Episode 13: Les cajuns et l’histoire française de la Louisiane
Warren Perrin might be referred to as a Cajun Activist. The Lafayette Attorney once petitioned Queen Elizabeth of Great Britain asking for a British apology for the deportation of the Acadian people. (The British did not apologize but they acknowledged the incident.) He is one of the foremost authorities on Louisiana’s culture and even operates a related museum in the town of Erath. Perrin joins Errol Laborde, executive editor of Louisiana Life magazine, along with podcast producer Kelly Massicot to talk about Cajun culture, past and present. Oh yes, we will also discover if he thinks that in the long run the Acadians were better off having been relocated in Louisiana.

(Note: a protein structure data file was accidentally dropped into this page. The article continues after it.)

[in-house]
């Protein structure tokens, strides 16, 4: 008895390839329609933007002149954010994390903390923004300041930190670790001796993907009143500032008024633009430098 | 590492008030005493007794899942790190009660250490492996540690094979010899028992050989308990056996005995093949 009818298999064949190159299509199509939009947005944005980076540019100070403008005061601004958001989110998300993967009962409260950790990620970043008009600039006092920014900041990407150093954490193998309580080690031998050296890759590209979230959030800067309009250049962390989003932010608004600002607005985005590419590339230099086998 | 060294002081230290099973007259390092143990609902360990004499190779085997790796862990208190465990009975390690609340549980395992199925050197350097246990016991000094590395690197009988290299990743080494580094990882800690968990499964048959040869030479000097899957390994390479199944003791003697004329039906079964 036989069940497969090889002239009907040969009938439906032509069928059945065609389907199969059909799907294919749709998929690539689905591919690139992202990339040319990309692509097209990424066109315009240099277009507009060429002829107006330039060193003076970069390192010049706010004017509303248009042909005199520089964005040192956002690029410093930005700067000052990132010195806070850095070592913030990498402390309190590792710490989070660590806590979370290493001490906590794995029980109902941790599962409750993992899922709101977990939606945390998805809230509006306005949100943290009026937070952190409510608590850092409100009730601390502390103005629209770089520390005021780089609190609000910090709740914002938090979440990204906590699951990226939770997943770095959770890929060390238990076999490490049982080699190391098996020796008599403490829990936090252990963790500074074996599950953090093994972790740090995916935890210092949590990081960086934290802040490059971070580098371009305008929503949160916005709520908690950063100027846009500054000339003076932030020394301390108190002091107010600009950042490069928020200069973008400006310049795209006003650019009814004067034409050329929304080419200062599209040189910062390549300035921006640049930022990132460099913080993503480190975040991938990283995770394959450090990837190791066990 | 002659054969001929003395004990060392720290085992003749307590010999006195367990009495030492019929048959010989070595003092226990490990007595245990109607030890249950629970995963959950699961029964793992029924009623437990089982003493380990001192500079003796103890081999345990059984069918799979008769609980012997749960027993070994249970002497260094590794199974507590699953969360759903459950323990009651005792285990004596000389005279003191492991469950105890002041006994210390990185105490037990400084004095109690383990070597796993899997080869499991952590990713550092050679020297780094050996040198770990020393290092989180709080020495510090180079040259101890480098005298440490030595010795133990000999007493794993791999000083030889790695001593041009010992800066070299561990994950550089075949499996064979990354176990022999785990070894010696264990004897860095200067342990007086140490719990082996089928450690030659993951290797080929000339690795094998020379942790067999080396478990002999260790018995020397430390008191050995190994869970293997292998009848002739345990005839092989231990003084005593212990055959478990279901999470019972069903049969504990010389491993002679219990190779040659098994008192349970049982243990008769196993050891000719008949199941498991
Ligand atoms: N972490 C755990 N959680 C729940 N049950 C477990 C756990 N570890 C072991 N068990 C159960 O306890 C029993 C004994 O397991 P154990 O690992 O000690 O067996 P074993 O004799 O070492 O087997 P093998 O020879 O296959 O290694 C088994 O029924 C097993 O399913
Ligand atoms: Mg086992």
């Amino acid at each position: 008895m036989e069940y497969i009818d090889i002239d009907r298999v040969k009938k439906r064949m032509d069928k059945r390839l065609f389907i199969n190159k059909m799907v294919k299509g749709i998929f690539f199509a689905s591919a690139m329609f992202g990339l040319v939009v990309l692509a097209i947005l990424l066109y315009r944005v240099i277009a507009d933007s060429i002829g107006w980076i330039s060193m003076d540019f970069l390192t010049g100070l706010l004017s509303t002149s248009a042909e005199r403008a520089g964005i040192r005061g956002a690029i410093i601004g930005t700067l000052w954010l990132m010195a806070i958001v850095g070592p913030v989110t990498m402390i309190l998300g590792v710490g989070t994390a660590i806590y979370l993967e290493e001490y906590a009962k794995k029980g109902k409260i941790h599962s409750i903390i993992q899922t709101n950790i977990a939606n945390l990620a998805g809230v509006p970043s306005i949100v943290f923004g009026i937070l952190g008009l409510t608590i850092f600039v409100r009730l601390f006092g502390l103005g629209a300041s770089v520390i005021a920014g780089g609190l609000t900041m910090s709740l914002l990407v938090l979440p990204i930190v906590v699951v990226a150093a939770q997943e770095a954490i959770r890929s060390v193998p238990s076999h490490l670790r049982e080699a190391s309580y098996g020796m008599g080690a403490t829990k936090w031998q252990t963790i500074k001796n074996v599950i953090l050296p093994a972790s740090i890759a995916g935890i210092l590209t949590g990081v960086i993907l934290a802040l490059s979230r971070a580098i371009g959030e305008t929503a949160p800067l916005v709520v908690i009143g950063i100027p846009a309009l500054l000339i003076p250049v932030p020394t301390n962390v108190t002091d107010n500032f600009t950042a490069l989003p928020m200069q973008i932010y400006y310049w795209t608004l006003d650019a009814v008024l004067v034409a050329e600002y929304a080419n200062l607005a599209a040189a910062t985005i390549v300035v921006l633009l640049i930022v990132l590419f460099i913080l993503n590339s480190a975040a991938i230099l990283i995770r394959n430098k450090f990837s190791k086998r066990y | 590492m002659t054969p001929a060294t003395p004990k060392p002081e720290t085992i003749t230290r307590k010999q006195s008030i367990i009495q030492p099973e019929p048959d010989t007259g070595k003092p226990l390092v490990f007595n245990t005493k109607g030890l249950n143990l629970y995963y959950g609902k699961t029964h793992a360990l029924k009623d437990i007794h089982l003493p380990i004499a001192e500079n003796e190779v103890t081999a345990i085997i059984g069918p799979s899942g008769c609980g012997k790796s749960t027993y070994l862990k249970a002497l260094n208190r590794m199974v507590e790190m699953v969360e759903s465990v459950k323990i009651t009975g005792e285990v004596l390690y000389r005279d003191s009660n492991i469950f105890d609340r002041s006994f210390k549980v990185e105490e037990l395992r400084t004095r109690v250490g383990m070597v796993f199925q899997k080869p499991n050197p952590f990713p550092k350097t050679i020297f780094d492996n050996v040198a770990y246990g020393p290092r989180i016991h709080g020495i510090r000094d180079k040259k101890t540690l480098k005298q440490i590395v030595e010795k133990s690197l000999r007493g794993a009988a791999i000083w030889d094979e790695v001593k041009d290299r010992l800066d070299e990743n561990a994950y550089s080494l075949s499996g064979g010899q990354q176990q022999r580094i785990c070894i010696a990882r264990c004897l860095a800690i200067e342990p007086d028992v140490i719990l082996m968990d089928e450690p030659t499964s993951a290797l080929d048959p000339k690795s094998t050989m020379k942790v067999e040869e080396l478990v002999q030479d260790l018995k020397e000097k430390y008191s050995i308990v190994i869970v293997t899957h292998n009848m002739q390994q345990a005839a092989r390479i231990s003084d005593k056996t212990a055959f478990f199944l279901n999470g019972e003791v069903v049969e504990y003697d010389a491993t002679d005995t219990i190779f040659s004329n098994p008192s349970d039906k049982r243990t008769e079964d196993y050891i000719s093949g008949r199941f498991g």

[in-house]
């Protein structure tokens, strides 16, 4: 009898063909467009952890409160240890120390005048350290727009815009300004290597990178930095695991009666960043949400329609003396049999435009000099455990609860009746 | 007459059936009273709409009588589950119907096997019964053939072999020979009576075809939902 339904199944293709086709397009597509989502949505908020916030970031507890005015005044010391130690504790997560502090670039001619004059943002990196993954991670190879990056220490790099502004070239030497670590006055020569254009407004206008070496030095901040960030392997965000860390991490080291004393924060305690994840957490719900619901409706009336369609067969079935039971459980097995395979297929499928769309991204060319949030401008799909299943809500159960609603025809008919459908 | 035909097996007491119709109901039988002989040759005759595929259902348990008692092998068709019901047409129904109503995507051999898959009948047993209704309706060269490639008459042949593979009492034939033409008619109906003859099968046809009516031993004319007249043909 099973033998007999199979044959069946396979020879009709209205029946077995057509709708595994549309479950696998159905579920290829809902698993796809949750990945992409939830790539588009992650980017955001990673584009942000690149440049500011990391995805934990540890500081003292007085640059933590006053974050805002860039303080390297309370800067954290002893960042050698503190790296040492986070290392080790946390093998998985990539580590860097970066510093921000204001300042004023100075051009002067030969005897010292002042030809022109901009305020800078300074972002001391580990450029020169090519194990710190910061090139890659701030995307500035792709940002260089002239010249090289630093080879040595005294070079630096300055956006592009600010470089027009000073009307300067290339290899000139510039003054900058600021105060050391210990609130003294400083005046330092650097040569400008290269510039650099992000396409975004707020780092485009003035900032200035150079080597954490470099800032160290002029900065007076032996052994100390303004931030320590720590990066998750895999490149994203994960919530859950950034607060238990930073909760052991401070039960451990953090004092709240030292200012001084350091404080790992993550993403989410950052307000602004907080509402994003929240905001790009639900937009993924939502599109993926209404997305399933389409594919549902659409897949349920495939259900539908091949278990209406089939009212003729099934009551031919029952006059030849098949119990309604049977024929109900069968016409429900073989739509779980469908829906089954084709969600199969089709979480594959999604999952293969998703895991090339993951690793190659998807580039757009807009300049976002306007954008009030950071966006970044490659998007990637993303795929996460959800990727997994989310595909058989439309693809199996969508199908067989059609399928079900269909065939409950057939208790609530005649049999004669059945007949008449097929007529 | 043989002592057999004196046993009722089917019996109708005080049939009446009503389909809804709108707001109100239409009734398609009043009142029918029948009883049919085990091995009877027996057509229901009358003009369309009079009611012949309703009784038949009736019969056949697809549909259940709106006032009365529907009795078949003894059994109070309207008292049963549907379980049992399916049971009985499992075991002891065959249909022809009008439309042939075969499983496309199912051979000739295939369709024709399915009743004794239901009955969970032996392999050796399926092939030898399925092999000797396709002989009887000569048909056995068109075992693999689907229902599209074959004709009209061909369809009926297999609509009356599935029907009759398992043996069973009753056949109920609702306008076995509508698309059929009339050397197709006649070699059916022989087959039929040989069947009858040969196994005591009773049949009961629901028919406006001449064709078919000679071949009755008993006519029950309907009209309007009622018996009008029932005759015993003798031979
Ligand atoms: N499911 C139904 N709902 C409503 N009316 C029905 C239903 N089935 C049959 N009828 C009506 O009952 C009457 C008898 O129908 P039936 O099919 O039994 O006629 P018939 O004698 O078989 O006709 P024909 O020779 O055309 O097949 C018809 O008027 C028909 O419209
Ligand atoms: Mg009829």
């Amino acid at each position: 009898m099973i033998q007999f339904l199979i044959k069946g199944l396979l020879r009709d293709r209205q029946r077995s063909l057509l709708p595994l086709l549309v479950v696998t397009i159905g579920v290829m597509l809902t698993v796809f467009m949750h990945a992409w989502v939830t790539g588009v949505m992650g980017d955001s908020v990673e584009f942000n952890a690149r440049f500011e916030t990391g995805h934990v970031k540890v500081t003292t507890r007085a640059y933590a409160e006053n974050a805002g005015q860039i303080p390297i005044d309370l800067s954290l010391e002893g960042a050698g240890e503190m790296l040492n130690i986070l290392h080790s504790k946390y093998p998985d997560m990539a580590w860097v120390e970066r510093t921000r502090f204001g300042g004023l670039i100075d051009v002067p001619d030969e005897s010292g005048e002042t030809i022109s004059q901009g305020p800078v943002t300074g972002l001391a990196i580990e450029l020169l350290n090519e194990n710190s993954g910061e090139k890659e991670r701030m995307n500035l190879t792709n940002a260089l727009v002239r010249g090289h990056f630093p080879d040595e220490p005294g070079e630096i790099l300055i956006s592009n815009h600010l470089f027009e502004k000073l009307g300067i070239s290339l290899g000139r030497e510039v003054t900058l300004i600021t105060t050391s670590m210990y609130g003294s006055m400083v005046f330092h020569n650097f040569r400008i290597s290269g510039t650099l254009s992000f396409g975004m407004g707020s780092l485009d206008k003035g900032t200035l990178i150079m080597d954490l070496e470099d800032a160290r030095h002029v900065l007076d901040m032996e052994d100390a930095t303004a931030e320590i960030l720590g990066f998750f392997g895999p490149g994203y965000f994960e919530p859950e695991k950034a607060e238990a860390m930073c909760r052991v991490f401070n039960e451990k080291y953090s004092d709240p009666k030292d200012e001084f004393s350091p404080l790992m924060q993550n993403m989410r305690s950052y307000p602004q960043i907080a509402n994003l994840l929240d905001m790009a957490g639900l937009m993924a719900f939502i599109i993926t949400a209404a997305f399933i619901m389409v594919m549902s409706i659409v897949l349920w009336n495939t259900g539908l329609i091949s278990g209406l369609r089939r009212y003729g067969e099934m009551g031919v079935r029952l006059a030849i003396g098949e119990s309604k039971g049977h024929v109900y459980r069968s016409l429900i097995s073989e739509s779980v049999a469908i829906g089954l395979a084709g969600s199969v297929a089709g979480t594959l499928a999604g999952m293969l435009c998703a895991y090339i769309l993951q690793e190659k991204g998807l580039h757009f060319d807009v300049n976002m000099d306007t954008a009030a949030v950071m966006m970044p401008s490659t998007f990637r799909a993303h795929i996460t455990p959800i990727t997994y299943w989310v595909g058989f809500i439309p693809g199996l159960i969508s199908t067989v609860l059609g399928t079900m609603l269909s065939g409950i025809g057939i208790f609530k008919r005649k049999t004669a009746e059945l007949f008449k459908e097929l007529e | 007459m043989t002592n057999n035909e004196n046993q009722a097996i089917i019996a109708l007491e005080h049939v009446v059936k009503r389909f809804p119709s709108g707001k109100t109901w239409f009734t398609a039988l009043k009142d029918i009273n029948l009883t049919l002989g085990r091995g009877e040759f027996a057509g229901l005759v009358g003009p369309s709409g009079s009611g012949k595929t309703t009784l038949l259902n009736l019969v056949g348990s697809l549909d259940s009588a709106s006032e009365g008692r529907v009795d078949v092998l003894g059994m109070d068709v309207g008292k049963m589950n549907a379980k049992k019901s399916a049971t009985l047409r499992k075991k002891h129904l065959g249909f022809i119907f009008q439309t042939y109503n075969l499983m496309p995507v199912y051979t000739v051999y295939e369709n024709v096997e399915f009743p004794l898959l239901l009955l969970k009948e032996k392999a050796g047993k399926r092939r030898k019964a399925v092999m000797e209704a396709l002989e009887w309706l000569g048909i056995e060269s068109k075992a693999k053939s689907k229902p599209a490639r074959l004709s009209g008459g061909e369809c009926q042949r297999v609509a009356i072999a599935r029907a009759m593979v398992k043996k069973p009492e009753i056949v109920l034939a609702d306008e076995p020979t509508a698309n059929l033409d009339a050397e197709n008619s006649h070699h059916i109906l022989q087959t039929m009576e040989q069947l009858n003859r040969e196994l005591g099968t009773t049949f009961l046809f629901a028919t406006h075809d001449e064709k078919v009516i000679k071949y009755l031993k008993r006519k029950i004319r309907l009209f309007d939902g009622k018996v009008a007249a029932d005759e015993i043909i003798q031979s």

Warren A. Perrin has a juris doctorate degree from Louisiana State University School of Law, is an attorney with the firm of Perrin Landry deLaunay and a skills professor at Loyola Law School in New Orleans. From 1994-2010, he was President of CODOFIL. In 1999, he was awarded the French National Order of Merit Award and the Université Sainte-Anne in Canada gave him an honorary doctor of laws degree. He is the author of several books: Acadian Redemption, Une Saga Acadienne, Vermilion Parish, Iberia Parish, St. Landry Parish, and is co-author/director of Acadie Then and Now, a People’s History and L’Acadie hier et aujourd’hui – L’histoire d’un peuple, 2015 winner of Le Prix France-Acadie, and Seeking an Acadian Nation. He represented Louisiana and the United States at the World Francophone Summits in Romania, Moncton, Quebec, Hanoi, and Switzerland. In 2007, he was inducted into the Louisiana Justice Hall of Fame. In 2015, he was presented the Daughters of the American Revolution Americanism National Medal of Honor. In 2016, he was awarded the Hernandez Memorial Francophone Leadership Award by the Louisiana State Bar Association. In 2018, Perrin was a guest lecturer at Yale University. In 2018, he was recipient of the University of Louisiana at Lafayette, 2018 Outstanding Alumni Award. In May, 2020, he was awarded the Lifetime Contribution to the Humanities Award by the Louisiana Endowment for the Humanities.